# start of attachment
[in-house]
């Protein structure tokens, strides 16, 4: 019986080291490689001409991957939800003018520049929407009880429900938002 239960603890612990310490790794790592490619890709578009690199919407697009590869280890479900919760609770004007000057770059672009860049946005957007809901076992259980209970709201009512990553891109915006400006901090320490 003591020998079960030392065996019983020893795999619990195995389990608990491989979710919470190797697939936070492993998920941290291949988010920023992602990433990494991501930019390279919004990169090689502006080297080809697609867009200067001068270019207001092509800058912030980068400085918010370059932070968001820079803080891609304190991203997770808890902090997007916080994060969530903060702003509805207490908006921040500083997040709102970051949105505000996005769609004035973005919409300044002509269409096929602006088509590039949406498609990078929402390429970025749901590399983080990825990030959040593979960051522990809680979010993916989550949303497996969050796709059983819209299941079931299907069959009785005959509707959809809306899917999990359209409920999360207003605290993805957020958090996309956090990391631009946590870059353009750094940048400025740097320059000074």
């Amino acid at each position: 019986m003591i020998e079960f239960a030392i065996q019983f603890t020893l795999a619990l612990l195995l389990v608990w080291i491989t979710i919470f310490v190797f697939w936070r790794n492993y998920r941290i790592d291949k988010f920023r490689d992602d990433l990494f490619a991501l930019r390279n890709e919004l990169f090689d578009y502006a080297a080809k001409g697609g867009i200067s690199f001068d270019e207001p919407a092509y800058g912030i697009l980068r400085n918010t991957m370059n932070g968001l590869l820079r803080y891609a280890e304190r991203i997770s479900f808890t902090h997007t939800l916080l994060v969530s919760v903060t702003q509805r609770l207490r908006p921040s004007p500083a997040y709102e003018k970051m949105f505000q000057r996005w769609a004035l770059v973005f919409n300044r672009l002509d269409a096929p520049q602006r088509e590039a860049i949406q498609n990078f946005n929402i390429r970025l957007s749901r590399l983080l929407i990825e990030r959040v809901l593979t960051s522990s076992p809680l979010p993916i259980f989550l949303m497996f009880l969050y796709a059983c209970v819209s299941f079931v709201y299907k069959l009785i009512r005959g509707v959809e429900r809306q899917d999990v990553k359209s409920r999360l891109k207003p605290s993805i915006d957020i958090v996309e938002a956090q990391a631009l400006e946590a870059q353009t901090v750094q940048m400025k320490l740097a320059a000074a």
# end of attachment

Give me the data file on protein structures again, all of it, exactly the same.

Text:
[in-house]
């Protein structure tokens, strides 16, 4: 019986080291490689001409991957939800003018520049929407009880429900938002 239960603890612990310490790794790592490619890709578009690199919407697009590869280890479900919760609770004007000057770059672009860049946005957007809901076992259980209970709201009512990553891109915006400006901090320490 003591020998079960030392065996019983020893795999619990195995389990608990491989979710919470190797697939936070492993998920941290291949988010920023992602990433990494991501930019390279919004990169090689502006080297080809697609867009200067001068270019207001092509800058912030980068400085918010370059932070968001820079803080891609304190991203997770808890902090997007916080994060969530903060702003509805207490908006921040500083997040709102970051949105505000996005769609004035973005919409300044002509269409096929602006088509590039949406498609990078929402390429970025749901590399983080990825990030959040593979960051522990809680979010993916989550949303497996969050796709059983819209299941079931299907069959009785005959509707959809809306899917999990359209409920999360207003605290993805957020958090996309956090990391631009946590870059353009750094940048400025740097320059000074």
């Amino acid at each position: 019986m003591i020998e079960f239960a030392i065996q019983f603890t020893l795999a619990l612990l195995l389990v608990w080291i491989t979710i919470f310490v190797f697939w936070r790794n492993y998920r941290i790592d291949k988010f920023r490689d992602d990433l990494f490619a991501l930019r390279n890709e919004l990169f090689d578009y502006a080297a080809k001409g697609g867009i200067s690199f001068d270019e207001p919407a092509y800058g912030i697009l980068r400085n918010t991957m370059n932070g968001l590869l820079r803080y891609a280890e304190r991203i997770s479900f808890t902090h997007t939800l916080l994060v969530s919760v903060t702003q509805r609770l207490r908006p921040s004007p500083a997040y709102e003018k970051m949105f505000q000057r996005w769609a004035l770059v973005f919409n300044r672009l002509d269409a096929p520049q602006r088509e590039a860049i949406q498609n990078f946005n929402i390429r970025l957007s749901r590399l983080l929407i990825e990030r959040v809901l593979t960051s522990s076992p809680l979010p993916i259980f989550l949303m497996f009880l969050y796709a059983c209970v819209s299941f079931v709201y299907k069959l009785i009512r005959g509707v959809e429900r809306q899917d999990v990553k359209s409920r999360l891109k207003p605290s993805i915006d957020i958090v996309e938002a956090q990391a631009l400006e946590a870059q353009t901090v750094q940048m400025k320490l740097a320059a000074a």